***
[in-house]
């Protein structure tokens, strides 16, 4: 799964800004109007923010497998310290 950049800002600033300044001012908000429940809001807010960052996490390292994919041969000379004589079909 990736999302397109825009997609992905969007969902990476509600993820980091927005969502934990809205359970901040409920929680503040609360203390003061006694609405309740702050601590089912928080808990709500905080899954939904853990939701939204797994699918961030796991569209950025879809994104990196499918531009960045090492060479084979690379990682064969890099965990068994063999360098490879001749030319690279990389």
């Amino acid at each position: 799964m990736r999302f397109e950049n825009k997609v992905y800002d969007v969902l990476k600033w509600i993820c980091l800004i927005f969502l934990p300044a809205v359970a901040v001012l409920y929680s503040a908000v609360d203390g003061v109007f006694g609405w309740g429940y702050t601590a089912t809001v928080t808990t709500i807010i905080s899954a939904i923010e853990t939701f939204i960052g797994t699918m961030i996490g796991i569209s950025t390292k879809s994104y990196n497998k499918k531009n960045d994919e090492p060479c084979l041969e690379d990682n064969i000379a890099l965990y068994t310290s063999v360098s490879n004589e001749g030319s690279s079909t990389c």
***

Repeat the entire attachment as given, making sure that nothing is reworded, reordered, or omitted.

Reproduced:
[in-house]
């Protein structure tokens, strides 16, 4: 799964800004109007923010497998310290 950049800002600033300044001012908000429940809001807010960052996490390292994919041969000379004589079909 990736999302397109825009997609992905969007969902990476509600993820980091927005969502934990809205359970901040409920929680503040609360203390003061006694609405309740702050601590089912928080808990709500905080899954939904853990939701939204797994699918961030796991569209950025879809994104990196499918531009960045090492060479084979690379990682064969890099965990068994063999360098490879001749030319690279990389």
């Amino acid at each position: 799964m990736r999302f397109e950049n825009k997609v992905y800002d969007v969902l990476k600033w509600i993820c980091l800004i927005f969502l934990p300044a809205v359970a901040v001012l409920y929680s503040a908000v609360d203390g003061v109007f006694g609405w309740g429940y702050t601590a089912t809001v928080t808990t709500i807010i905080s899954a939904i923010e853990t939701f939204i960052g797994t699918m961030i996490g796991i569209s950025t390292k879809s994104y990196n497998k499918k531009n960045d994919e090492p060479c084979l041969e690379d990682n064969i000379a890099l965990y068994t310290s063999v360098s490879n004589e001749g030319s690279s079909t990389c």